return per year.

Penalty-Free IRA Distributions

If you withdraw money from your IRA before you are

age 59½, you are generally subject to a penalty of 10% of

the distribution, in addition to any tax that may be due

on the distribution.

• The 10% penalty does not apply to traditional IRA or

Roth IRA withdrawals, if you use the money to pay

qualified education expenses for yourself, spouse, or

for any child or grandchild of yourself or your spouse.

• Qualified education expenses include tuition, fees,

books, supplies, equipment, and special needs services

required for enrollment or attendance at an eligible

educational institution. Room and board for students

enrolled at least half-time in a degree or certificate

program may also qualify.

• Reduce qualified expenses by scholarships and other

tax-free assistance the student receives, but not by gifts or


distribute not more than $10,000 in expenses for tuition

during the taxable year for a public, private, or

religious elementary or secondary school. Distributions

in excess of $10,000 are subject to tax. This limitation

applies on a per-student basis, rather than a peraccount

basis. Note: QTPs are also called 529 Plans

because they are authorized under section 529 of the

Internal Revenue Code.

Coverdell Education Savings Accounts (ESAs). A


ESA can be used to pay a student’s eligible

K-12 expenses, as well as higher education expenses.

Coverdell ESA contributions are limited to $2,000 total

per year for each beneficiary, no matter how many accounts

have been established or how many people are

contributing. Unless the beneficiary is a person with

special needs, contributions to a Coverdell ESA must

stop before the beneficiary reaches age 18 and the account

balance must be distributed within 30 days after

the beneficiary reaches age 30 (or dies, if earlier).

Exclusions From Gross Income.

An exclusion from income means you don’t report the

benefit you receive as income and you don’t pay tax on

it, but you also can’t use that same tax-free benefit for a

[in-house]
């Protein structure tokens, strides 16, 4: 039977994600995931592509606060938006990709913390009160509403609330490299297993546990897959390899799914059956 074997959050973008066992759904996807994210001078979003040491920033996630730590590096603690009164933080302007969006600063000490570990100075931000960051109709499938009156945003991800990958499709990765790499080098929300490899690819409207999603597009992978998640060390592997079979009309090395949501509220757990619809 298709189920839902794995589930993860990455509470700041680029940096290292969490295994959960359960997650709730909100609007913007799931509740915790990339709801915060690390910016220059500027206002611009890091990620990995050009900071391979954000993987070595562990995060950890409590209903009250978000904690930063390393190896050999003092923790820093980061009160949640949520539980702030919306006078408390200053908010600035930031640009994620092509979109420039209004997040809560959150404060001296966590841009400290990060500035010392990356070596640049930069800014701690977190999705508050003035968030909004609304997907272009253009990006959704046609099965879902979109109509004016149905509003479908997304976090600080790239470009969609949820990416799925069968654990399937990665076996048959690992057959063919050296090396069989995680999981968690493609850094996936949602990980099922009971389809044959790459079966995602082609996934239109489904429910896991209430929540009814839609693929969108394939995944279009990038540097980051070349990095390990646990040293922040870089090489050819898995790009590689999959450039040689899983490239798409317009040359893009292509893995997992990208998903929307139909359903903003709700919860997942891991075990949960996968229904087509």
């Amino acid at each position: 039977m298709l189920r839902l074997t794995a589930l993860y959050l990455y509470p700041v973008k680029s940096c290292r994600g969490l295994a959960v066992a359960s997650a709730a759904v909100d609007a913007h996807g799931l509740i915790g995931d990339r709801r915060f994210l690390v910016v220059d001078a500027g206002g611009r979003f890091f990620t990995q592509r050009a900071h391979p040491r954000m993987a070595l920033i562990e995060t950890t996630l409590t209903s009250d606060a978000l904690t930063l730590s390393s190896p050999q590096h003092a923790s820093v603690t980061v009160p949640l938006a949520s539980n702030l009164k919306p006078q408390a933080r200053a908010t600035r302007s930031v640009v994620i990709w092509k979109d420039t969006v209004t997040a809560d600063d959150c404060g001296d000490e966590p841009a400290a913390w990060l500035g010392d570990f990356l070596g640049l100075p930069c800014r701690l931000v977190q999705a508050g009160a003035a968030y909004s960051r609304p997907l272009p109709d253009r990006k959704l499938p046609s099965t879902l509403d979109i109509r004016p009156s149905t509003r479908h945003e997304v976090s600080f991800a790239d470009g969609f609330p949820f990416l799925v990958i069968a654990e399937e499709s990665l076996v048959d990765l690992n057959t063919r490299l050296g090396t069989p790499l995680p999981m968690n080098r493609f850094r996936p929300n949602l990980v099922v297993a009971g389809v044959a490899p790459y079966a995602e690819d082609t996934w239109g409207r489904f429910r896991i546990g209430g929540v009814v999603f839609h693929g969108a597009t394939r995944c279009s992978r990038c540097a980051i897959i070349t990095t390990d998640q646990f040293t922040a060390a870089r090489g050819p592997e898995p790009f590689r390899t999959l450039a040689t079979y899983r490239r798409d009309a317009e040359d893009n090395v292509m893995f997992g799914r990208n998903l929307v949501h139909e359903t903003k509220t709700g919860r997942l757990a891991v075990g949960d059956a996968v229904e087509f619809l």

deduction or credit.

• You may exclude the part of scholarships, fellowships,

and grants that you use for qualifying education expenses

while you are a degree candidate.

• You may exclude up to $5,250 paid for you under a

qualifying educational assistance plan. Additional

amounts are included in your W-2 income, unless

they are a working condition fringe benefit. A working

condition fringe benefit is an amount that you could

have deducted as an employee business expense, had

you paid for it instead of your employer.

• If you cash in qualified U.S. Savings Bondspay for

eligible education expenses for yourself, spouse, or

your dependent, you may exclude the bond interest

from income. Income limitations apply.

Contact Us

There are many events that occur during the year that can affect

your tax situation. Preparation of your tax return involves summarizing

transactions and events that occurred during the prior

year. In most situations, treatment is firmly established at the

time the transaction occurs. However, negative tax effects can

be avoided by proper planning. Please contact us in advance

if you have questions about the tax effects of a transaction or

event, including the following:

• Pension or IRA distributions.

• Significant change in income or


• Job change.

• Marriage.

• Attainment of age 59½ or 70½.

• Sale or purchase of a business.

• Sale or purchase of a residence

or other real estate.

• Retirement.

• Notice from IRS or other

revenue department.

• Divorce or separation.

• Self-employment.

• Charitable contributions

of property in excess of